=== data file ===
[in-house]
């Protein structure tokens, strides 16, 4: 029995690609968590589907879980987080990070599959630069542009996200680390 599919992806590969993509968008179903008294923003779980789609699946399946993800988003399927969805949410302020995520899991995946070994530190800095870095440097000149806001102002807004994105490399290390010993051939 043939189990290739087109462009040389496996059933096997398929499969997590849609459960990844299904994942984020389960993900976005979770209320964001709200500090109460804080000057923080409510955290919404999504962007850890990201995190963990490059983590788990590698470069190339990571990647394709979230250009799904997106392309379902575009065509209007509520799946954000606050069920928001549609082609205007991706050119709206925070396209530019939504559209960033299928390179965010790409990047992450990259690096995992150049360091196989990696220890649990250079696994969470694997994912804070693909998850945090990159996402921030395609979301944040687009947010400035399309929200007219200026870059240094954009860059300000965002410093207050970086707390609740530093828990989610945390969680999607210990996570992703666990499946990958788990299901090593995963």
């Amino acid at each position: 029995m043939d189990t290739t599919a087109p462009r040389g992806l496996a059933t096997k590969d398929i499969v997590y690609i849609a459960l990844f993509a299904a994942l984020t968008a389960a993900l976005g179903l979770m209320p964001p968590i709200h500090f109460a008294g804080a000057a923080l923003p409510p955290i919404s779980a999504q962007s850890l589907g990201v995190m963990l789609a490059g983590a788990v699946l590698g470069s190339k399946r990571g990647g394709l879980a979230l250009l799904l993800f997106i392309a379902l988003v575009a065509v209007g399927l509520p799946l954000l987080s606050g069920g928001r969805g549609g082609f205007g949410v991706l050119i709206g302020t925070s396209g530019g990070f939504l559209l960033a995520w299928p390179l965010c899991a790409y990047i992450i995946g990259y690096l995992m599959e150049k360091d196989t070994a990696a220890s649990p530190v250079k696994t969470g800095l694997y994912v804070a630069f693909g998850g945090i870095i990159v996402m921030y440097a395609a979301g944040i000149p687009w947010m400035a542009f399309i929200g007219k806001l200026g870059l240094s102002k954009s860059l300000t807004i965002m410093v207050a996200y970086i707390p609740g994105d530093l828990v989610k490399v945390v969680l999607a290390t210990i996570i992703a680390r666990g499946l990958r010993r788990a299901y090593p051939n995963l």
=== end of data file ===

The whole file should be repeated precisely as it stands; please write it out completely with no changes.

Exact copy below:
[in-house]
């Protein structure tokens, strides 16, 4: 029995690609968590589907879980987080990070599959630069542009996200680390 599919992806590969993509968008179903008294923003779980789609699946399946993800988003399927969805949410302020995520899991995946070994530190800095870095440097000149806001102002807004994105490399290390010993051939 043939189990290739087109462009040389496996059933096997398929499969997590849609459960990844299904994942984020389960993900976005979770209320964001709200500090109460804080000057923080409510955290919404999504962007850890990201995190963990490059983590788990590698470069190339990571990647394709979230250009799904997106392309379902575009065509209007509520799946954000606050069920928001549609082609205007991706050119709206925070396209530019939504559209960033299928390179965010790409990047992450990259690096995992150049360091196989990696220890649990250079696994969470694997994912804070693909998850945090990159996402921030395609979301944040687009947010400035399309929200007219200026870059240094954009860059300000965002410093207050970086707390609740530093828990989610945390969680999607210990996570992703666990499946990958788990299901090593995963």
């Amino acid at each position: 029995m043939d189990t290739t599919a087109p462009r040389g992806l496996a059933t096997k590969d398929i499969v997590y690609i849609a459960l990844f993509a299904a994942l984020t968008a389960a993900l976005g179903l979770m209320p964001p968590i709200h500090f109460a008294g804080a000057a923080l923003p409510p955290i919404s779980a999504q962007s850890l589907g990201v995190m963990l789609a490059g983590a788990v699946l590698g470069s190339k399946r990571g990647g394709l879980a979230l250009l799904l993800f997106i392309a379902l988003v575009a065509v209007g399927l509520p799946l954000l987080s606050g069920g928001r969805g549609g082609f205007g949410v991706l050119i709206g302020t925070s396209g530019g990070f939504l559209l960033a995520w299928p390179l965010c899991a790409y990047i992450i995946g990259y690096l995992m599959e150049k360091d196989t070994a990696a220890s649990p530190v250079k696994t969470g800095l694997y994912v804070a630069f693909g998850g945090i870095i990159v996402m921030y440097a395609a979301g944040i000149p687009w947010m400035a542009f399309i929200g007219k806001l200026g870059l240094s102002k954009s860059l300000t807004i965002m410093v207050a996200y970086i707390p609740g994105d530093l828990v989610k490399v945390v969680l999607a290390t210990i996570i992703a680390r666990g499946l990958r010993r788990a299901y090593p051939n995963l």